THE Ford Endura is likely to become one of Australia’s safest SUVs to own, if it’s US-spec driver assist technology is rolled out to versions sold here.
Due later this year, Ford has packed its heavily facelifted Edge – it will wear an Endura badge here as Toyota already holds the trademark to the name – with electronics that will help the mid-size SUV’s occupants in a crash.
This includes post-collision braking that can automatically apply the brakes to prevent a secondary crash and a steering system that can automatically steer the Edge out of trouble if a vehicle in front is stopped or slowing and the driver doesn’t notice.
It also has smart adaptive cruise control that will bring the vehicle to a complete stop in heavy traffic, restart it once the traffic starts flowing again, and keep the SUV centred in its lane.
Ford Australia is yet to announce pricing and specifications for the Endura, so it is not yet certain that all the safety features rolled out to US customers will translate to right-hand drive.
We’re yet to see what the Endura will look like, either, with Ford so far only giving us a look at a high-end ST-badged version that won’t make it here.
Other significant safety features planned for US market customers include automatic emergency braking that extends to unwary pedestrians that step out in front of the Edge, blind spot monitor and high-beam headlights that will automatically dip for oncoming traffic.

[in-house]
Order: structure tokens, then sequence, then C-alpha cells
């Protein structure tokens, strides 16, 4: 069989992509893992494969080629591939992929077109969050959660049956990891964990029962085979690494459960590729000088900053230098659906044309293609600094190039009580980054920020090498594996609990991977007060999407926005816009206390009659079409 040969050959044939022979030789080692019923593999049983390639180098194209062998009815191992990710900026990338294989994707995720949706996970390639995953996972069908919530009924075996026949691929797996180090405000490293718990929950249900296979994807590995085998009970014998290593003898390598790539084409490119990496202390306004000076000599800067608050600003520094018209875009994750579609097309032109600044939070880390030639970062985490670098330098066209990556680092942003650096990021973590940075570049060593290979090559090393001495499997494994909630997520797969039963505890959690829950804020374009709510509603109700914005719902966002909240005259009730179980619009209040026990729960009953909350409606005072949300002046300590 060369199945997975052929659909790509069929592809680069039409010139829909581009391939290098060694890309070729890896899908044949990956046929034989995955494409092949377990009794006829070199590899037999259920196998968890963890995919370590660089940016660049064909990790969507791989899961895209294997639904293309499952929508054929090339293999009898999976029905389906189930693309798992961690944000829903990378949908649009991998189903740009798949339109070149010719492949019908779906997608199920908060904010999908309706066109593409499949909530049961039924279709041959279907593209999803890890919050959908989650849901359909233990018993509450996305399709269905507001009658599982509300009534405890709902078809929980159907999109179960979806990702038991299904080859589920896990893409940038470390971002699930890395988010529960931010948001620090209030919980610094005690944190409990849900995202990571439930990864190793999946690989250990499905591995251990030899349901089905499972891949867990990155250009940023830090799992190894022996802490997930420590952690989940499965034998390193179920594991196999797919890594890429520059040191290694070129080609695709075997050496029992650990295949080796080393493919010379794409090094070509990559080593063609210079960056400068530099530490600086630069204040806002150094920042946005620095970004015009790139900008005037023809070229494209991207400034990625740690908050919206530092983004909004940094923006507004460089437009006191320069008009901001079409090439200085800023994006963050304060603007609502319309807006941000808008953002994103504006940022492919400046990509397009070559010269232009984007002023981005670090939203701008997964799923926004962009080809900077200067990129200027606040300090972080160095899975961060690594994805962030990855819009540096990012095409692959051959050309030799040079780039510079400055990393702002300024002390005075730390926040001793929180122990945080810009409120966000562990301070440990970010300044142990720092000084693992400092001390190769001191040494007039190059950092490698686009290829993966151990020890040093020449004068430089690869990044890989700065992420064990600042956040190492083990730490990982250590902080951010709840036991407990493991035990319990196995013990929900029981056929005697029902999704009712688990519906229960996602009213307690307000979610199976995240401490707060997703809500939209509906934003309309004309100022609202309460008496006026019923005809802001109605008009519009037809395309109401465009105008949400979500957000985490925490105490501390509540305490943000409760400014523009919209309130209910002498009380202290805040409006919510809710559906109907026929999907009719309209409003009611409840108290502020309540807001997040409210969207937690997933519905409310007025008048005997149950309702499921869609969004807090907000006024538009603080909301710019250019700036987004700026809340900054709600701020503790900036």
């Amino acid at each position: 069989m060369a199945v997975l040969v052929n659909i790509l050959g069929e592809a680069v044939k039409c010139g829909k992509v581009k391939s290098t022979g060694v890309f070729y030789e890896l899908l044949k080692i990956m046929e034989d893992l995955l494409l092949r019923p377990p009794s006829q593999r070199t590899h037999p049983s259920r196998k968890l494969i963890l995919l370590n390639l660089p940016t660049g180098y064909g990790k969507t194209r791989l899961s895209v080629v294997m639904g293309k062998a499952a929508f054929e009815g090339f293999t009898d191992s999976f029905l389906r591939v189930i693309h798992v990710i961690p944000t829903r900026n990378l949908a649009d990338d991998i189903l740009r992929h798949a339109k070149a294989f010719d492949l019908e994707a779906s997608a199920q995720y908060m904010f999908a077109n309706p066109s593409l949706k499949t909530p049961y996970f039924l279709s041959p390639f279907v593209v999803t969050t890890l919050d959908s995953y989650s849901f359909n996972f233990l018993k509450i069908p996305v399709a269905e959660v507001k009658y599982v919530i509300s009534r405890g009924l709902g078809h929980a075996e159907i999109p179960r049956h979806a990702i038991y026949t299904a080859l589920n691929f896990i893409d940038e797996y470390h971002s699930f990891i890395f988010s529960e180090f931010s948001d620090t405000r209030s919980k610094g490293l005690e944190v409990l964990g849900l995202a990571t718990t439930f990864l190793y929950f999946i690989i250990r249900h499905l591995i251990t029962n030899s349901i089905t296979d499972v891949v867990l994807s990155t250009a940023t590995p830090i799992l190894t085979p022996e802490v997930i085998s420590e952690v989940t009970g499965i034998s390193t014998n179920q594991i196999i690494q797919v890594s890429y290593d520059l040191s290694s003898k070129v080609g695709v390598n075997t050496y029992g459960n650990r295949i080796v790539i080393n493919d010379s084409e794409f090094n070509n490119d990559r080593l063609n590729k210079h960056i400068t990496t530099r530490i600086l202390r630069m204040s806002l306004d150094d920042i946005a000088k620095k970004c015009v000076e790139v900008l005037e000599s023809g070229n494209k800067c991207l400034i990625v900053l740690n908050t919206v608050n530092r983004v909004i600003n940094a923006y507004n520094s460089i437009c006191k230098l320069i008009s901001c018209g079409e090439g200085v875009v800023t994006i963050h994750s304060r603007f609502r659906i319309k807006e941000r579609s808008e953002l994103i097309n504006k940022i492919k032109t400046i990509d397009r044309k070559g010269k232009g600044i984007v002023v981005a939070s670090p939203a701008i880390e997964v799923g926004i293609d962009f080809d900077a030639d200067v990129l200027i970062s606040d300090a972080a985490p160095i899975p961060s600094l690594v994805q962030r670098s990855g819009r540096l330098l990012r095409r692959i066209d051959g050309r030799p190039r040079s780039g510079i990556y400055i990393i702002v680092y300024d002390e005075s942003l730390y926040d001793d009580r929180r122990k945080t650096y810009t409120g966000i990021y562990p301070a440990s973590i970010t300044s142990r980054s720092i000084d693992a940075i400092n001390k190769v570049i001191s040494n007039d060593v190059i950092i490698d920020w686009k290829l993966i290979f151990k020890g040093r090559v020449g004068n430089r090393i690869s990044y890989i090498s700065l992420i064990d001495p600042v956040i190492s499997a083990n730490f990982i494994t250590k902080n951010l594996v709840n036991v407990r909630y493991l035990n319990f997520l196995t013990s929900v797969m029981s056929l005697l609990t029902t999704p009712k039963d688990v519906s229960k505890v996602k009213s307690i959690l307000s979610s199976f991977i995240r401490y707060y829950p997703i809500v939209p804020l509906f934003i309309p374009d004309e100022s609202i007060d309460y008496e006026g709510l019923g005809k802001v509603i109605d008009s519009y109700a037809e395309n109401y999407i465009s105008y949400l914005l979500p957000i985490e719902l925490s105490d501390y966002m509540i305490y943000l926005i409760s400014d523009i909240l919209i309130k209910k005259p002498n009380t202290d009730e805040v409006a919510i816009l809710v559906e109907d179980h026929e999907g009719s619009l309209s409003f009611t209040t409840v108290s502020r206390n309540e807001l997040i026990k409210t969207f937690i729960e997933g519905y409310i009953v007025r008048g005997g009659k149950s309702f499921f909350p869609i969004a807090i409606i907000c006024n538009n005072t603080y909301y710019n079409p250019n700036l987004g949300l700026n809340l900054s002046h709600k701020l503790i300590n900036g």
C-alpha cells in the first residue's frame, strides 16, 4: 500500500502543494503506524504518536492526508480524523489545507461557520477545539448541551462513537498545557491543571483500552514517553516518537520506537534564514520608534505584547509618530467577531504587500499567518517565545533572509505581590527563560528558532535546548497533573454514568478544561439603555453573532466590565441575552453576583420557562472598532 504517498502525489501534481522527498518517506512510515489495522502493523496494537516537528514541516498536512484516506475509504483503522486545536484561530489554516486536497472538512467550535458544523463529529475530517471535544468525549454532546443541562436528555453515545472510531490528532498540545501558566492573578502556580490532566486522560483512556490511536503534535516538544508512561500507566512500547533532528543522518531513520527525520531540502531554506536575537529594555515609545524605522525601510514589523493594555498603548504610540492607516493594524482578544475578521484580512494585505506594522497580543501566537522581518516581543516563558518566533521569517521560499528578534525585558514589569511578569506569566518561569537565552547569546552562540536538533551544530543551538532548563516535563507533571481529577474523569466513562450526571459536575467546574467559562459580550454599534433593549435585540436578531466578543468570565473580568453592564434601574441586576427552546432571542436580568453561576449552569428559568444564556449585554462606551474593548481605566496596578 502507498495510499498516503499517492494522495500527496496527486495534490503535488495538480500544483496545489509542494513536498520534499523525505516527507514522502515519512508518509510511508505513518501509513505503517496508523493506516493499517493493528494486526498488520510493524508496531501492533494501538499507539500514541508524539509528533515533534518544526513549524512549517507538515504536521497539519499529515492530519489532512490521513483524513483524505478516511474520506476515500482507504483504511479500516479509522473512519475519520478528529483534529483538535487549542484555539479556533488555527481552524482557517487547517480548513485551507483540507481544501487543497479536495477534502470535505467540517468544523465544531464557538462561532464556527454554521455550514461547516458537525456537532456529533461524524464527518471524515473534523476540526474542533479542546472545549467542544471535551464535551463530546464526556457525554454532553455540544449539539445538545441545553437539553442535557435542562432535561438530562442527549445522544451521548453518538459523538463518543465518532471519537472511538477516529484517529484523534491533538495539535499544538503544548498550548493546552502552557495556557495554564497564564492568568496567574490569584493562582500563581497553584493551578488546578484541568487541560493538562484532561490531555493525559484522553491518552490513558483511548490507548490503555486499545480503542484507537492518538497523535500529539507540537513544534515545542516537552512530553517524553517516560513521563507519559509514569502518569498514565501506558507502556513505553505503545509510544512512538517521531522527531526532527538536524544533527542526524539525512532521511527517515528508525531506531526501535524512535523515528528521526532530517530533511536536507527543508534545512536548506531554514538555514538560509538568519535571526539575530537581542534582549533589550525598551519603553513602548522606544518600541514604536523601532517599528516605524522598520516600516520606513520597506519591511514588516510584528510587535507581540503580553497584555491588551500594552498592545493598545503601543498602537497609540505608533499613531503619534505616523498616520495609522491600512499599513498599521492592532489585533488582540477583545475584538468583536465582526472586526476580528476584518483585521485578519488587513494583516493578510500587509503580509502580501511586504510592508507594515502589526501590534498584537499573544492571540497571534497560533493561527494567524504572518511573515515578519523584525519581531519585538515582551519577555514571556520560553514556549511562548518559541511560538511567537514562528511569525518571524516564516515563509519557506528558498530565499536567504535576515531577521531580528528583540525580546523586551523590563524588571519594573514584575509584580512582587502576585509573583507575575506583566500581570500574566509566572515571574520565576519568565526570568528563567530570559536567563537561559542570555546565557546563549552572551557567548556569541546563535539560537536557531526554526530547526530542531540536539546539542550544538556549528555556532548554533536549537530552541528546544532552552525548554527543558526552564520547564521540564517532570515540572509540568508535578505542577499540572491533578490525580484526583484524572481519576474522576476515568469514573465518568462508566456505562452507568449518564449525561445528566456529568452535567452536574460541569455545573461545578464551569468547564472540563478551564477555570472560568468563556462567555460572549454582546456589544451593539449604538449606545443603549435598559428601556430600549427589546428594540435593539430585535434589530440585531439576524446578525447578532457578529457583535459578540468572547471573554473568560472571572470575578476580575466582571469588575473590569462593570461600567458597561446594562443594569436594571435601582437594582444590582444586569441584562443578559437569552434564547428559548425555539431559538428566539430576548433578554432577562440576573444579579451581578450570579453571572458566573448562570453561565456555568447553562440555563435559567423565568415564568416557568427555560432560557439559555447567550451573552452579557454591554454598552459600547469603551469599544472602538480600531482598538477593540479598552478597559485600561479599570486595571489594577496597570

The Edge will also come with a glove box-mounted knee airbag for the front-seat passenger.
Ford says the Canadian-built Edge will also sell in the US with rain-sensing wipers and a reversing camera as standard. Front and rear parking sensors and a surround-view camera system are also standard, as are LED headlights, although LED fog lights and “signature lighting” are on the options list
It’s also going to be very owner-friendly, with a wireless recharging pad for mobile devices, and the option of a 12-speaker premium audio system.
The US version will also allow owners to lock and unlock their Edge, start the engine, and even find it in a crowded car park, all via a smartphone app. The traditional centre console-mounted gearshift lever has gone, replaced with a Jaguar-like interface that allows drivers to dial up Park, Neutral or Drive – although unlike Jaguar’s version, it doesn’t rise up to greet you when you hit the engine’s start button.
Owners wanting to use the latest generation of Sync 3, the multimedia interface that allows them to set everything from the cabin temperature to the radio station using voice alone, will need to pay more for an upgraded eight-inch touchscreen.
The Ford Endura will launch in Australia late this year.
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